Without cloud cover to hold it at bay, the cold pours over the eaves of the house and mounds up against the foundation like sand in an hourglass. My husband leans back against the sofa cushions, holding his magazine open, but he hasn’t turned a page. My son and our dog lie tangled in front of the fire, too overheated to do more than nip and poke at each other half-heartedly. I pick at my cuticles, stare at the black windows and think of my daughter, alone up in her room. Worry curls in my stomach.
Then, as one, we look up. Did we hear something?
No, there is no sound. What we hear is the utter absence of sound, a black hole. The fire normally keeps up a reassuring background chatter, hissing and popping, while the stove makes its own familiar chorus of creaks and groans as the cast iron expands. But now even the flames seem to be frozen and waiting, holding their breath.
The dog sits up and whines, and we all turn to the west, to the freight train of fury that has rounded the Crazy Mountains northeast of Bozeman and is headed our way across the high Montana plain. We register the sound only at the moment of impact, when the wind slams into us and the house shudders and groans. Somewhere inside one of the walls, the wooden frame screams.
At first, it seems that the wind is punishing us for having the audacity to linger in its path. We sit meekly, imagining ourselves as small as possible in the hope that the wind will quickly pass us by. Its voice only rises, higher and even higher, to a pitch that is beyond reason, beyond rage. It is so loud that it crowds out our thoughts. A windowpane begins to rattle, insistent and erratic.
The darkness heaves around us, and we are sheared from the rest of the world. The wind shifts abruptly, and there is a moment of deafening silence. We brace ourselves for the next onslaught, but it doesn’t come. I slump back in my chair and let out a breath in relief—and wham! The house cries out again, and I think of the strain on the hurricane straps that hold the roof trusses on.
No longer able to sit and listen, I launch myself up from the sofa and head into the kitchen. If we’re going to be hurled about and dropped from the sky like Dorothy’s house, we might as well land with clean counters. I turn on the tap, and while I wait for the hot water, I stack pots from the dish rack. I drop each one, ringing, inside the next and shove them unceremoniously into the cabinets. The lids: they go one by one, tossed in like frisbees, each one landing with a satisfying metallic clang. I slam the cabinet shut once, twice. The silverware comes next. I hold the spoons high and let them cascade into the drawer. The same goes for the forks. The table knives go one by one, each one slotted noisily into place.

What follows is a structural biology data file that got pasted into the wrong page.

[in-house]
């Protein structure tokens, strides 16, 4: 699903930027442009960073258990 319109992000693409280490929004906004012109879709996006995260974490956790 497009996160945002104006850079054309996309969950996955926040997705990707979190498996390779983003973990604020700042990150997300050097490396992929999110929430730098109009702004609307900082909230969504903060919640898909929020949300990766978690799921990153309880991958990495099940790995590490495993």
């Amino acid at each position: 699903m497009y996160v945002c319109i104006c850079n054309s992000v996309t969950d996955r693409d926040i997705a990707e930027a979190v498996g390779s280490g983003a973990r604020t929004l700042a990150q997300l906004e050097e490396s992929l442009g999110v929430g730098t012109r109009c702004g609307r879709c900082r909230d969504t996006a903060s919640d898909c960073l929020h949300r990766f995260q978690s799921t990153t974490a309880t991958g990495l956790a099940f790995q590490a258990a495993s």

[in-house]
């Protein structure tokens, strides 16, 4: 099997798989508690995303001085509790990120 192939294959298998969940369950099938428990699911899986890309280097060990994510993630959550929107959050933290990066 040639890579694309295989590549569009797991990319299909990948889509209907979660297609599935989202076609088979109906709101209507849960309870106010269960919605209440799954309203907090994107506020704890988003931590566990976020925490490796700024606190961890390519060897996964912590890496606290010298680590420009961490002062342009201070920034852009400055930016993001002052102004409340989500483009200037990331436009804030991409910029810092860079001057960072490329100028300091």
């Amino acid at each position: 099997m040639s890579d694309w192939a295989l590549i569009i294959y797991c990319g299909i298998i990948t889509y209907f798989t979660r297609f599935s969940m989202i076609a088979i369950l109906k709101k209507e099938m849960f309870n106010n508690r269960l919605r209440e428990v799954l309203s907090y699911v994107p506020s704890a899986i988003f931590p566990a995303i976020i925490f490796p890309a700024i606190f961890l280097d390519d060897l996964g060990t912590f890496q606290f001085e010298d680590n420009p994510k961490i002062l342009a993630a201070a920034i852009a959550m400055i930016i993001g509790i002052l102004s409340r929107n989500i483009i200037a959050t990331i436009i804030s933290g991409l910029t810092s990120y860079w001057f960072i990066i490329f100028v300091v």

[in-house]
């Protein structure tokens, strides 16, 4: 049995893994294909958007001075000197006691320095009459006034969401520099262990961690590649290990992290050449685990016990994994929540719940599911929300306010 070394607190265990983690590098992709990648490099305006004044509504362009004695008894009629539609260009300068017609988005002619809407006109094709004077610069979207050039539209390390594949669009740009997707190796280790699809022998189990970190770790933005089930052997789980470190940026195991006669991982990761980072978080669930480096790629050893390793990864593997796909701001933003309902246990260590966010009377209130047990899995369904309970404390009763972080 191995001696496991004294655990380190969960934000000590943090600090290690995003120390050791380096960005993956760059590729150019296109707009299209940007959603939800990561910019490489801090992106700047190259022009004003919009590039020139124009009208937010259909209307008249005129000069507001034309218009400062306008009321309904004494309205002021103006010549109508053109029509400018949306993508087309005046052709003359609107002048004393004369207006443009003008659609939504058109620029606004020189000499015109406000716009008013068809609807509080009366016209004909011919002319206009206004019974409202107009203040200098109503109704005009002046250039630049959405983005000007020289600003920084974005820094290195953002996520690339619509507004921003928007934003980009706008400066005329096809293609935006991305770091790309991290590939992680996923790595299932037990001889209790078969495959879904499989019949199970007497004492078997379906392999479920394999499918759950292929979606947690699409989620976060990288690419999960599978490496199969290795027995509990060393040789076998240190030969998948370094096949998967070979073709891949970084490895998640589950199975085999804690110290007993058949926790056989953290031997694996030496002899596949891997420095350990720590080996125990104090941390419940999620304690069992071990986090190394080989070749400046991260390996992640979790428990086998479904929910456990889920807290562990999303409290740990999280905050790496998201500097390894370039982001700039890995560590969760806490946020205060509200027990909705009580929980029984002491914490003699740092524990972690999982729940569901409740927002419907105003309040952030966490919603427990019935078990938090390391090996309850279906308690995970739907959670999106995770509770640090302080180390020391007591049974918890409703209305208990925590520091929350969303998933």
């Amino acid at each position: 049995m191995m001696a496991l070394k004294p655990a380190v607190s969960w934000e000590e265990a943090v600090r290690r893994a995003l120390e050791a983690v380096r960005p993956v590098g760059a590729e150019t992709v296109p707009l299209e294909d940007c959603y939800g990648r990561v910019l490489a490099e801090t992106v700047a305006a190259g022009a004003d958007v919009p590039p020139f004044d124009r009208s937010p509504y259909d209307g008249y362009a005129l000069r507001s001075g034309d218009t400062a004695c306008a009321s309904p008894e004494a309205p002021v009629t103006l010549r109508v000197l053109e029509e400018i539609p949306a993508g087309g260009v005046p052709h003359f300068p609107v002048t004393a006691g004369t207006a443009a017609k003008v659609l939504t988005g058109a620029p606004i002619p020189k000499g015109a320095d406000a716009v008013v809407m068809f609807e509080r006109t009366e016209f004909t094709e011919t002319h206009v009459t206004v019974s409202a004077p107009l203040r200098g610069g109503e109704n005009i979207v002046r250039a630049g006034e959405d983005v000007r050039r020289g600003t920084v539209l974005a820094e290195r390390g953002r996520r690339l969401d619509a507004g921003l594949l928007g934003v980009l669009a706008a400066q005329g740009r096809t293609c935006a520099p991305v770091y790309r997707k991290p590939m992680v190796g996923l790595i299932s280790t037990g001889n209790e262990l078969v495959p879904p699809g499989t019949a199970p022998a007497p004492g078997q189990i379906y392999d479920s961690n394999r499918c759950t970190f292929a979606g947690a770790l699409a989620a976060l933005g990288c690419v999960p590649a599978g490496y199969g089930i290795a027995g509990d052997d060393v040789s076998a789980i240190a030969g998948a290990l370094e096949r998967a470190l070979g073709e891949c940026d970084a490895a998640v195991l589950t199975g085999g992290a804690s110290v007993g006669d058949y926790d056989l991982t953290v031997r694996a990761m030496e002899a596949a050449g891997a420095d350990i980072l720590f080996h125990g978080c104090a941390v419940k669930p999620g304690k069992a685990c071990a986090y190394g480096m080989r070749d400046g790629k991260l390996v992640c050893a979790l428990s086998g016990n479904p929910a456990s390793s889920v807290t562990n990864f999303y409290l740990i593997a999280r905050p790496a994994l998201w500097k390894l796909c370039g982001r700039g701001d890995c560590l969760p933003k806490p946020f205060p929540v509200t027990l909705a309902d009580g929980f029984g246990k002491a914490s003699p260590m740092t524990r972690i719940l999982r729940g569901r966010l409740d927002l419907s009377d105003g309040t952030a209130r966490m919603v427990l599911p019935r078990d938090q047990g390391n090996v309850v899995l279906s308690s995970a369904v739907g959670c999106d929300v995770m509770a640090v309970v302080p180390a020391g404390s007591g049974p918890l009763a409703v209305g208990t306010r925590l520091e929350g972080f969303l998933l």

I know how to make noise, too, but the kitchen is soon ship-shape, and I haven’t made even the slightest impression. The wind is louder than an airplane engine reversing thrust. It makes a metallic, grinding sound, a cosmic gnashing of teeth. It occurs to me, then, that we are not being punished; we are being overlooked. There is nothing we can say that it will hear. There is no argument. No appeal.
Since the wind will not observe the proper rules of etiquette by quieting itself at a reasonable hour, going to bed seems a futile gesture, but there is comfort in habit, so we fill the stove with wood, tamp it down and head up.
When I crack open my daughter’s door, the usual squeak of hinges is drowned out. She has already gone to bed—is asleep in fact—only the top of her head showing above the jumble of her comforter. I tiptoe over, even though I know my steps won’t disturb her, and watch for the rise and fall of her breath, just to be sure. Leaning over her, I rest my cheek against the perfect curve of her forehead, feeling the warmth of her skin.
Later, just before dawn, I’m startled awake by the quiet. I will find the wreckage from the wind’s fury later, strewn about the yard, but for now, if it weren’t for the echo of it in my ears, the utter stillness about the house would suggest that it was all a dream, and I try to grasp the comfort of that possibility as I wait for day.
Lea Page’s writing has appeared in The Washington Post, The Rumpus, The Boiler and Krista Tippett’s On Being blog. She is also the author of Parenting in the Here and Now: Realizing the Strengths You Already Have. She lives in Montana with her husband and dog. Find her at www.LeaPageAuthor.com.